for(; !aItDag.isDone(); aItDag.next())
{
    MDagPath aDagPath;
    aItDag.getPath(aDagPath);
    MFnDagNode fnNode( aDagPath ); // Get the DAG node
    MString str = fnNode.typeName(); // Get its type for instance "transform" or "joint"
    aItDag.depth();// Depth in the scene tree
    
}

Alternate way to look up the scene tree:

void rec_tree(const MFnDagNode& fnNode)
{
    for(unsigned i = 0; i < fnNode.childCount(); ++i) {
        MObject obj = fnNode.child( i );		
        ret_tree(obj); // Sometimes this conversion fails between MFnNode and MObject wherase the dag iterator works well TODO: search why.
    }
    return;
}

Fetch attribute value of a node:

MFnDependencyNode fn( dagPath );
// get the MPlug for the tx attribute
MPlug plug = fn.findPlug("tx");
// get the value from the plug
float tx;
plug.getValue(tx);

Custom nodes: Construction: Never call Maya API in the custom node. Instead override the method: postConstructor() Destruction: When removing a node with deleteNode the key stroke del etc. you only remove the node from the dependency graph and the node is placed onto the undo list. The destructor will not be called unless the node disappear from the undo list (list flush/overflow, new scene) Removal from the dependency graph can be detected with various callbacks, see: MDGMessage:: MNodeMessage::addNodeAboutToDeleteCallback etc.

Python API

Mostly resemble the C++ API. There are two python APIs:

#Old
from maya.OpenMaya import *
# Python API 2.0
from maya.api.OpenMaya import *
Be sure to not mix them up (especially when looking for documentation they are very similar) and use the latest one for new code.

Maya math nodes

plusMinusAverage math node specification. Originally designed with shaders in mind those operations work on vectors, i.e. addition, division etc is usually applied on a per component basis (out.x = in1.x + in2.x), (out.y = in1.y + in2.y) etc.

Note: when disconnecting make sure to reset the value of the attribute, otherwise it will keep adding, subtracting etc. whatever was the value at disconnection.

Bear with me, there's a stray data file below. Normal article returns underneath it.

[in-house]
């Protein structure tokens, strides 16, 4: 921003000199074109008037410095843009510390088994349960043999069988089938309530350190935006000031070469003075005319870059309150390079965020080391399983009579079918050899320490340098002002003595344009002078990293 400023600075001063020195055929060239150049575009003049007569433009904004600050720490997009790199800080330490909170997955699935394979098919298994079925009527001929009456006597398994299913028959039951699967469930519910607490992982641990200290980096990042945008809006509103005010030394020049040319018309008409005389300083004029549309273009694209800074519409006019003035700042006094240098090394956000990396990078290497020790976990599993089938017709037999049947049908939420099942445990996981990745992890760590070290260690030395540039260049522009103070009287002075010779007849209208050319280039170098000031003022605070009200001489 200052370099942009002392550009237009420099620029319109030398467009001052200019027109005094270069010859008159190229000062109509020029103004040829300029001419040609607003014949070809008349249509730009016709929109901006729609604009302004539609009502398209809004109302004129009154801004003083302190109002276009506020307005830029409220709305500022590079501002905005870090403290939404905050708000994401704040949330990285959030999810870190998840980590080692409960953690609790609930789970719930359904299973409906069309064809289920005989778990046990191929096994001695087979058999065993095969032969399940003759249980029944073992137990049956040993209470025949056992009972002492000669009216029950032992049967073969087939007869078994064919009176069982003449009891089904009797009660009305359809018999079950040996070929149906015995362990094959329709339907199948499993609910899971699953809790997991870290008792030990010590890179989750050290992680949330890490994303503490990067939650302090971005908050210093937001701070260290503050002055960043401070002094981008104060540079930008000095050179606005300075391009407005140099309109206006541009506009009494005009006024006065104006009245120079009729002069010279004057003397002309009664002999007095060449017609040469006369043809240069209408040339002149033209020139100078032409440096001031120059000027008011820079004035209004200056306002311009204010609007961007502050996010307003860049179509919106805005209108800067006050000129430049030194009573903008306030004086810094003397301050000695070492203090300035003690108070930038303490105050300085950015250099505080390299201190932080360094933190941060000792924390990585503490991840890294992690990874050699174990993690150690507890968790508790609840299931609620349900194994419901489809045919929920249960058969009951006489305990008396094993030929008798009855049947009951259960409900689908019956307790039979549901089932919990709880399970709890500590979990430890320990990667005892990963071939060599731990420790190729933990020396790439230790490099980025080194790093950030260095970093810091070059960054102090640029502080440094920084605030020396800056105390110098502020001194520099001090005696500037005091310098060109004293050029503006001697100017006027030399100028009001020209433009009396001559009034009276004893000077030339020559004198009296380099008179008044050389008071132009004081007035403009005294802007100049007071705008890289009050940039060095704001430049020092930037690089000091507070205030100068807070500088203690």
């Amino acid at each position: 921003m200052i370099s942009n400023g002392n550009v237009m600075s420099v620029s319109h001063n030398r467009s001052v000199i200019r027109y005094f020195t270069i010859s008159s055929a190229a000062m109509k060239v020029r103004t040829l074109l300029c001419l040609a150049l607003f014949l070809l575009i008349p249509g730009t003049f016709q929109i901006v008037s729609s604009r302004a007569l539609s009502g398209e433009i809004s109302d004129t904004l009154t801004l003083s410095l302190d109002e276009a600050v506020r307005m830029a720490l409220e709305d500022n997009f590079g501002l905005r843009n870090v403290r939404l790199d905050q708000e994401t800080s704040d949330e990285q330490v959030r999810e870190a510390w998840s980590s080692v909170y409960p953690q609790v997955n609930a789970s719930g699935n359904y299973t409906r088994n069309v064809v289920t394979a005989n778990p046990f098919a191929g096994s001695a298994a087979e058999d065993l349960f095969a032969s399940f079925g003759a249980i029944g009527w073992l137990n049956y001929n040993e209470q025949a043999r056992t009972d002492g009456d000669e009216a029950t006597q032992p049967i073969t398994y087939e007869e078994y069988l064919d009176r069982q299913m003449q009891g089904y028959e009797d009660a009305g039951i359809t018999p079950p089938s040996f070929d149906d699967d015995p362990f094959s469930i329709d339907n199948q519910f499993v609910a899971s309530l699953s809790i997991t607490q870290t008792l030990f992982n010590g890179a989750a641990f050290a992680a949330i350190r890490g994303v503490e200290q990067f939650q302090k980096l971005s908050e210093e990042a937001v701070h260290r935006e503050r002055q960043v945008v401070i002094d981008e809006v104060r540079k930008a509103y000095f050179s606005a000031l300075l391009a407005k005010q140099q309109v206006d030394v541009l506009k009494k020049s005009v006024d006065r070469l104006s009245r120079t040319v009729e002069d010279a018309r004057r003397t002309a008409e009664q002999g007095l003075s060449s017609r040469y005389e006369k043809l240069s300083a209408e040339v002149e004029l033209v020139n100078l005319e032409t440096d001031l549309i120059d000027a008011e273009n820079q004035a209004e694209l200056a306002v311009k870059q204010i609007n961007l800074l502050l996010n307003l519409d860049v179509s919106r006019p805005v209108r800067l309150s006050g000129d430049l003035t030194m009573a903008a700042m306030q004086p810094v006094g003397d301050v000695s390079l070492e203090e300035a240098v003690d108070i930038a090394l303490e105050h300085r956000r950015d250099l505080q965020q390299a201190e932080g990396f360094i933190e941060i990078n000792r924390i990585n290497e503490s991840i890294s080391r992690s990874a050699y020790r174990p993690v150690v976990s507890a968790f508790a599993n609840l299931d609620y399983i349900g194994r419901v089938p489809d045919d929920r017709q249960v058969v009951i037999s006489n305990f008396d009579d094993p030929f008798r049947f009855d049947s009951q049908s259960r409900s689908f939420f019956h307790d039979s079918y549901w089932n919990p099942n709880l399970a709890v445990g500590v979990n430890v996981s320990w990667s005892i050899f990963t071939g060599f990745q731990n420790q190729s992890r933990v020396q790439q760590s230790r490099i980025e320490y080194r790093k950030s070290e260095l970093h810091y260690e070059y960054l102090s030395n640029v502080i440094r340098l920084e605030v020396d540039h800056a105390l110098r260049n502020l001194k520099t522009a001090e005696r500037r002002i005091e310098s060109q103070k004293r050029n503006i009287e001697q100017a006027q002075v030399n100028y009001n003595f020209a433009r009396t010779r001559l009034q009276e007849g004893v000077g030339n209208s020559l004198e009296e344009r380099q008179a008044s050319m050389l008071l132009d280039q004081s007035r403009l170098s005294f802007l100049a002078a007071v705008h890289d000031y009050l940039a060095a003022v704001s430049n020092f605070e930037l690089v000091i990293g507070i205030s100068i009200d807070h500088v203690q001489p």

SUM:

    Output1D = \( \sum_i \) Input1D[ i ]

    Output2Dx = \( \sum_i \) Input2D[ i ]x
    Output2Dy = \( \sum_i \) Input2D[ i ]y

    Output3Dx = \( \sum_i \) Input3D[ i ]x
    Output3Dy = \( \sum_i \) Input3D[ i ]y
    Output3Dz = \( \sum_i \) Input3D[ i ]z


SUBSTRACT:

    Output1D = Input1D[ 0 ] - \( \sum_{i+1} \) Input1D[ i ]

    Output2Dx = Input2Dx[ 0 ] - \( \sum_{i+1} \) Input2Dx[ i ]
    Output2Dy = Input2Dy[ 0 ] - \( \sum_{i+1} \) Input2Dy[ i ]

    Output3Dx = Input2Dx[ 0 ] - \( \sum_{i+1} \) Input2Dx[ i ]
    Output3Dy = Input2Dy[ 0 ] - \( \sum_{i+1} \) Input2Dy[ i ]
    Output3Dz = Input2Dz[ 0 ] - \( \sum_{i+1} \) Input2Dz[ i ]

AVERAGE:
Note: when disconnecting make sure to delete the array element otherwise it will average based on the current size.

    N = getAttr -size plusMinusAverage.Input1D
    Output1D = ( \( \sum_i \) Input1D[ i ] ) / N

    N = getAttr -size plusMinusAverage.Input2D
    Output2Dx = ( \( \sum_i \) Input2D[ i ]x ) / N
    Output2Dy = ( \( \sum_i \) Input2D[ i ]y ) / N

    N = getAttr -size plusMinusAverage.Input3D
    Output3Dx = ( \( \sum_i \) Input3D[ i ]x ) / N
    Output3Dy = ( \( \sum_i \) Input3D[ i ]y ) / N
    Output3Dz = ( \( \sum_i \) Input3D[ i ]z ) / N


divideMultiply math node specification.

NO OPERATION:

    Output.x = Input1.x
    Output.y = Input1.y
    Output.z = Input1.z

    Input2.xyz is ignored.

MULTIPLY:

    Output.x = Input1.x * Input2.x
    Output.y = Input1.y * Input2.y
    Output.z = Input1.z * Input2.x

DIVIDE:

    Output.x = Input1.x / Input2.x
    Output.y = Input1.y / Input2.y
    Output.z = Input1.z / Input2.x

POWER:

    Output.x = \( (Input1.x) ^ { Input2.x } \)
    Output.y = \( (Input1.y) ^ { Input2.y } \)
    Output.z = \( (Input1.z) ^ { Input2.x } \)


condition math node specification. Compare 'firstTerm' and 'secondTerm' with some boolean operator (<,>,== etc.) OutColor is assigned ColorIfTrue or ColorIfFalse according to the result of the operation.

if( firstTerm operation secondTerm ){
    OutColor.r = ColorIfTrue.r
    OutColor.g = ColorIfTrue.g
    OutColor.b = ColorIfTrue.b
} else {
    OutColor.r = ColorIfFalse.r
    OutColor.g = ColorIfFalse.g
    OutColor.b = ColorIfFalse.b
}

BlendColors math node specification. Linear interpolation between Color1 and Color2 given the parameter \( blender \in [0.0, 1.0]\).

    Output = Color1.rgb * (1.0 - blender) + Color2.rgb * blender

Reverse math node specification. Reverse a parametric parameter: Output = 1.0 - Input.

    Output.x = 1.0 - Input.x
    Output.y = 1.0 - Input.y
    Output.z = 1.0 - Input.z